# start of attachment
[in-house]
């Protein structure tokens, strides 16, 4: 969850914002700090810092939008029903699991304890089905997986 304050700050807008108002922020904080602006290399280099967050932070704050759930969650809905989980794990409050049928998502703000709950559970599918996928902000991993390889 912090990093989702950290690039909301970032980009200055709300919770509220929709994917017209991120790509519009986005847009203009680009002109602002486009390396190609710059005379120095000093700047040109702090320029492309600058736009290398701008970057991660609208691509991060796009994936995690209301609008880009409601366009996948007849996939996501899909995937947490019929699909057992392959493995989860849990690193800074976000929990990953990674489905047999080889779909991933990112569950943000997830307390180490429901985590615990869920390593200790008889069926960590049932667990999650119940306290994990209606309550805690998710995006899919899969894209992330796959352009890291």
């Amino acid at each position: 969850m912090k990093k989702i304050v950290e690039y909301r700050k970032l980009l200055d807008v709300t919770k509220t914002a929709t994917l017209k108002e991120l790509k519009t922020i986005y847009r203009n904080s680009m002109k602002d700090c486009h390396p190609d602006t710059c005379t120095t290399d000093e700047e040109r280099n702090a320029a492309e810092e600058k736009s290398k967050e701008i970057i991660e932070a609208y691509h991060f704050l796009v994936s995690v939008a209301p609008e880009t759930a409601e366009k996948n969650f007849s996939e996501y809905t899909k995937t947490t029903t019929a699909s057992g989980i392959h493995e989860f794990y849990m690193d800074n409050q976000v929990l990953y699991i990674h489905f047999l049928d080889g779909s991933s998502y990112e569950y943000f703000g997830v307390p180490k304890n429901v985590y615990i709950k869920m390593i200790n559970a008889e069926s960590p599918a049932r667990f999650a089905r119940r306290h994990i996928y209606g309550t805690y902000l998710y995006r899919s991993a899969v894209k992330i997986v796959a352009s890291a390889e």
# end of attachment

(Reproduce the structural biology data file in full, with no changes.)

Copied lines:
[in-house]
């Protein structure tokens, strides 16, 4: 969850914002700090810092939008029903699991304890089905997986 304050700050807008108002922020904080602006290399280099967050932070704050759930969650809905989980794990409050049928998502703000709950559970599918996928902000991993390889 912090990093989702950290690039909301970032980009200055709300919770509220929709994917017209991120790509519009986005847009203009680009002109602002486009390396190609710059005379120095000093700047040109702090320029492309600058736009290398701008970057991660609208691509991060796009994936995690209301609008880009409601366009996948007849996939996501899909995937947490019929699909057992392959493995989860849990690193800074976000929990990953990674489905047999080889779909991933990112569950943000997830307390180490429901985590615990869920390593200790008889069926960590049932667990999650119940306290994990209606309550805690998710995006899919899969894209992330796959352009890291």
């Amino acid at each position: 969850m912090k990093k989702i304050v950290e690039y909301r700050k970032l980009l200055d807008v709300t919770k509220t914002a929709t994917l017209k108002e991120l790509k519009t922020i986005y847009r203009n904080s680009m002109k602002d700090c486009h390396p190609d602006t710059c005379t120095t290399d000093e700047e040109r280099n702090a320029a492309e810092e600058k736009s290398k967050e701008i970057i991660e932070a609208y691509h991060f704050l796009v994936s995690v939008a209301p609008e880009t759930a409601e366009k996948n969650f007849s996939e996501y809905t899909k995937t947490t029903t019929a699909s057992g989980i392959h493995e989860f794990y849990m690193d800074n409050q976000v929990l990953y699991i990674h489905f047999l049928d080889g779909s991933s998502y990112e569950y943000f703000g997830v307390p180490k304890n429901v985590y615990i709950k869920m390593i200790n559970a008889e069926s960590p599918a049932r667990f999650a089905r119940r306290h994990i996928y209606g309550t805690y902000l998710y995006r899919s991993a899969v894209k992330i997986v796959a352009s890291a390889e």